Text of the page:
ATLANTA -- A Mississippi state court judge last Friday dismissed a lawsuit filed this summer by a group of bondholders seeking repayment of about $15 million of Mississippi debt that defaulted 152 years ago.
Judge Chet Dillard of the Hinds County Chancery Court, ruled that a seven-year statute-of-limitations law passed by the state in 1873 applied to the bonds, and preempted the lawsuit, according to Paul Neville, the bondholders' lawyer.
Neville said that Dillard arrived at his ruling after concluding that the 1875 amendment to the state constitution that forbids repayment of the bonds is unconstitutional. In an argument that preceded the judge's ruling, Nelville contended that the statute of limitations does not apply to the bonds because Mississippi law holds that it cannot be applied to a lawsuit if another law -- such as the 1875 amendment -- prevents the lawsuit from being carried foward.
"We consider this ruling a partial victory because while it dismissed the suit, it held that the very law we are seeking to overturn is unconstitutional," Neville said. "I think we have very good grounds for an appeal."
But special assistant attorney general T. Hunt Cole, who argued the defendants' side before Dillard, disputed Neville's interpretation of the ruling.
"As far as we're concerned, today's ruling puts the bond dispute to rest -- the judge was very clear on the statute-of-limitations question, and that is what's relevant," Cole said in an interview. "If the case is appealed, we expect the ruling to be upheld."
Diller's ruling follows the filing this summer of two lawsuits -- one by a group of 15 European bondholders and the other by a trio of Americans -- that sought to overturn the 1875 amendment to Mississippi's constitution barring the state from making good on bonds that defaulted in 1841.
The suits, which were later consolidated, each named Gov. Kirk Fordice, Treasurer Marshall Bennett, and Attorney General Mike Moore. Altogether, the consolidated suit asked for repayment of more than $15 million. This represents a portion of the interest and principal due on $7 million of state general obligation bonds that were issued in the 1830s but later defaulted following the collapse of two banks funded by proceeds from the borrowing.
According to a brief filed Sept. 1, the defendants contended that the lawsuit should be thrown out because it falls under a seven-year statute-of-limitations law enacted in Mississippi in 1873, and because a federal court dismissed the plaintiff's claims last year.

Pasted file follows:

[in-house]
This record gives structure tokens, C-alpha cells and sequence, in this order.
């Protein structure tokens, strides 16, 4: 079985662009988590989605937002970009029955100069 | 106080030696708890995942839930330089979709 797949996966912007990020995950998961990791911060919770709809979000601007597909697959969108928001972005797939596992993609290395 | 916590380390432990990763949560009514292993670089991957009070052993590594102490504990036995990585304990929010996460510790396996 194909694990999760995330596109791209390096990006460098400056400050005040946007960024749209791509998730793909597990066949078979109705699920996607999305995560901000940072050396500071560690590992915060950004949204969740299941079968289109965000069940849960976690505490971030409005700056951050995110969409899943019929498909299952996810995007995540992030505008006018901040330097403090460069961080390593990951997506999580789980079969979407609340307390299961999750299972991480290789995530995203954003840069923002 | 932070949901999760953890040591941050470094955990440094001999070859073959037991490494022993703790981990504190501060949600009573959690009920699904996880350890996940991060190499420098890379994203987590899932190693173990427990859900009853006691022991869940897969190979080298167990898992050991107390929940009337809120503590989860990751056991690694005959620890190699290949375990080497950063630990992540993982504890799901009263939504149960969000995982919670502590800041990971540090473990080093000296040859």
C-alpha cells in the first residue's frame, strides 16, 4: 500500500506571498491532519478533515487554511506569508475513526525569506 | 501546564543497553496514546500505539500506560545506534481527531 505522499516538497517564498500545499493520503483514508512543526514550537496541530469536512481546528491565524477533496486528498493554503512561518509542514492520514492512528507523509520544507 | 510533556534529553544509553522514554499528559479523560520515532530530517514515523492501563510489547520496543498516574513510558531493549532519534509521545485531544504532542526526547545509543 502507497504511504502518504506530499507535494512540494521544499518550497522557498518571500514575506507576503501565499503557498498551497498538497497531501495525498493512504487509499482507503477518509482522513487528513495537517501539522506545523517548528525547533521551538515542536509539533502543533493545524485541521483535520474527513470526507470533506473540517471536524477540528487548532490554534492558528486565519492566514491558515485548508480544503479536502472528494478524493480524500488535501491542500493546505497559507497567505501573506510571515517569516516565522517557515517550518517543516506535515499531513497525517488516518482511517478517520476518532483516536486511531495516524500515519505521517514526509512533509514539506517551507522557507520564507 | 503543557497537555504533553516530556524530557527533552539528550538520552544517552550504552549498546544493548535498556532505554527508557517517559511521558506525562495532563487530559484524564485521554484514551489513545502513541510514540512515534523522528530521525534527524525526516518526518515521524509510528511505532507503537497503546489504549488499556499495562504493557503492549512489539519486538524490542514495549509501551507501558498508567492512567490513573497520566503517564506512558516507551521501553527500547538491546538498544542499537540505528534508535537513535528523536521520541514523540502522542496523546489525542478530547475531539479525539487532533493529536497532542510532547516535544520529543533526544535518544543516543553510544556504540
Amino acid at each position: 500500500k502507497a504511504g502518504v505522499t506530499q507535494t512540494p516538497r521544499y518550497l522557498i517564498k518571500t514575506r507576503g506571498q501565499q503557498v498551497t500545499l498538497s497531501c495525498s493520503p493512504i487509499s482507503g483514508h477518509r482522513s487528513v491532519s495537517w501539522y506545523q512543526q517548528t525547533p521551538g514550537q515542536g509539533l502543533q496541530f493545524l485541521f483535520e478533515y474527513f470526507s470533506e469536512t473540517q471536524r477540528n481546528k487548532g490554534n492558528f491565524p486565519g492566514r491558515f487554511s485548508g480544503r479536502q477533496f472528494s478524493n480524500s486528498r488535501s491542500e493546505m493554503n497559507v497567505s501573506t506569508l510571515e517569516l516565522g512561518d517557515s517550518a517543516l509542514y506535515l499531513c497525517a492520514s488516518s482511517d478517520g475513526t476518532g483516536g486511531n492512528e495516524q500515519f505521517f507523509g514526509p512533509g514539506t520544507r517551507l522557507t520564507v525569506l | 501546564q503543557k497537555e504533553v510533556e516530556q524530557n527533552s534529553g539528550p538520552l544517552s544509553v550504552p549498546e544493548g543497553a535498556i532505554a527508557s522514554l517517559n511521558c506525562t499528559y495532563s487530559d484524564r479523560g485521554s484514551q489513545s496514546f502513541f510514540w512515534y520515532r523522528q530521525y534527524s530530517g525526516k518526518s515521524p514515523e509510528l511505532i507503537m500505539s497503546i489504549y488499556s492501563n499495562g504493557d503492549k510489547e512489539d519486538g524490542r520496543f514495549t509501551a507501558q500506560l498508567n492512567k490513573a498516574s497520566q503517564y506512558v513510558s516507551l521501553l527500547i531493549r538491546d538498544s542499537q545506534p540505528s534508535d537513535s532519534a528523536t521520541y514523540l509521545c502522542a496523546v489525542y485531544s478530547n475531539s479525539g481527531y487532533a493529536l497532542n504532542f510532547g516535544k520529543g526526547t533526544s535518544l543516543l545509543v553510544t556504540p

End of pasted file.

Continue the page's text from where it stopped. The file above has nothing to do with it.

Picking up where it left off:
The suit brought before the state court this summer follows the rejection in December 1992 of a lawsuit filed by four of the European bondholders in the U.S. District Court in Jackson. The federal suit, which also sought to overturn Mississippi's ban on repayment, was dismissed on the grounds that the 11th Amendment to the U.S. Constitution bars citizens of foreign nations from suing a nonconsenting state in federal court. The case is before the Fifth Circuit Court of Appeals.
In a brief filed Oct. 22, which formed the basis of his argements before the court on Friday, Neville said each of the reasons advanced by the defendants in the Sept. 1 brief is invalid.
According to Neville, the statute of limitations claim was invalid because Mississippi law provides a "saving statute," whereby a statute of limitations cannot be applied to a lawsuit if another law prevents that lawsuit from being carried forward.
The superseding law, according to Neville, is provided by the 1875 amendment to the state constitution forbidding repayment of the bonds.
The constitutional amendment, Neville said, "will continue to toll, or suspend the running of the statute of limitations, until it is repealed by constitutional amendment, or until it should be declared unconstitutional by a court of competent jurisdiction -- which of course is one of the purposes of the [present] litigation."
Speaking of the defendants' contention that the federal court ruling justifies dismissal of the state court challenge, Neville said, "Under the law, a cause of action dismissed for lack of subject matter jurisdiction does not operate as any kind of adjudication on the merits," Neville said in his brief.
Finally, Neville argued against the related claim that the U.S. Constitution bars the plaintiffs from suing the state.
"Plaintiff's actions are not actions for damages for deprivation of Plaintiff's constitutional rights," according to the brief. "This is a simple contract action under state law against the State of Mississippi for breach of a contract to pay bonds...."
In the 152 years since the debt defaulted, many bondholders -- including the poet William Wordsworth, Queen Isabella II of Spain, and the prince of Monaco -- have tried and failed to force the state to repay.
The latest effort began last year after the European Association of Mississippi Bondholders, a London-based group of investors that had bought some of the defaulted bearer bonds in a 1990 auction, decided to launch the federal lawsuit.